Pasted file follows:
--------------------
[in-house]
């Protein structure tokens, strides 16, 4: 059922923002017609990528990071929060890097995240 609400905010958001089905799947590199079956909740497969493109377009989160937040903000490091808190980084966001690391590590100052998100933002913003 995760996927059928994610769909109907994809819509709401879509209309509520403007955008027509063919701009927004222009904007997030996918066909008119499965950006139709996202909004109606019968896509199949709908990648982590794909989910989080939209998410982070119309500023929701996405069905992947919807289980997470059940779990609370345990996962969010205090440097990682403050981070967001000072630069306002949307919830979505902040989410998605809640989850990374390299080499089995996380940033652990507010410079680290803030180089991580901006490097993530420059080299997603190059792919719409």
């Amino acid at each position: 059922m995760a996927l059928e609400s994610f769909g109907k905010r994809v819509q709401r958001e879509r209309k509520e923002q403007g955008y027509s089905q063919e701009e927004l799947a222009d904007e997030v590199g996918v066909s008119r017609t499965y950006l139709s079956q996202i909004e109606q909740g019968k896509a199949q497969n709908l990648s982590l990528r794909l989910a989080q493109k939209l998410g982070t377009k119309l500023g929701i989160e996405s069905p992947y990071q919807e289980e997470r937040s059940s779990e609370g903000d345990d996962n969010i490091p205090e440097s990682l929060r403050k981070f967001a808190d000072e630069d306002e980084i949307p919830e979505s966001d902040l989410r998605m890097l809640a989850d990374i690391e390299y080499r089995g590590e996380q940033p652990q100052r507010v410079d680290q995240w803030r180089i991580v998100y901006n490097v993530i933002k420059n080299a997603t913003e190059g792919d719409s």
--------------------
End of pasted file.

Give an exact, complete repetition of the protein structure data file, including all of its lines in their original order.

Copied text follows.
[in-house]
């Protein structure tokens, strides 16, 4: 059922923002017609990528990071929060890097995240 609400905010958001089905799947590199079956909740497969493109377009989160937040903000490091808190980084966001690391590590100052998100933002913003 995760996927059928994610769909109907994809819509709401879509209309509520403007955008027509063919701009927004222009904007997030996918066909008119499965950006139709996202909004109606019968896509199949709908990648982590794909989910989080939209998410982070119309500023929701996405069905992947919807289980997470059940779990609370345990996962969010205090440097990682403050981070967001000072630069306002949307919830979505902040989410998605809640989850990374390299080499089995996380940033652990507010410079680290803030180089991580901006490097993530420059080299997603190059792919719409």
């Amino acid at each position: 059922m995760a996927l059928e609400s994610f769909g109907k905010r994809v819509q709401r958001e879509r209309k509520e923002q403007g955008y027509s089905q063919e701009e927004l799947a222009d904007e997030v590199g996918v066909s008119r017609t499965y950006l139709s079956q996202i909004e109606q909740g019968k896509a199949q497969n709908l990648s982590l990528r794909l989910a989080q493109k939209l998410g982070t377009k119309l500023g929701i989160e996405s069905p992947y990071q919807e289980e997470r937040s059940s779990e609370g903000d345990d996962n969010i490091p205090e440097s990682l929060r403050k981070f967001a808190d000072e630069d306002e980084i949307p919830e979505s966001d902040l989410r998605m890097l809640a989850d990374i690391e390299y080499r089995g590590e996380q940033p652990q100052r507010v410079d680290q995240w803030r180089i991580v998100y901006n490097v993530i933002k420059n080299a997603t913003e190059g792919d719409s």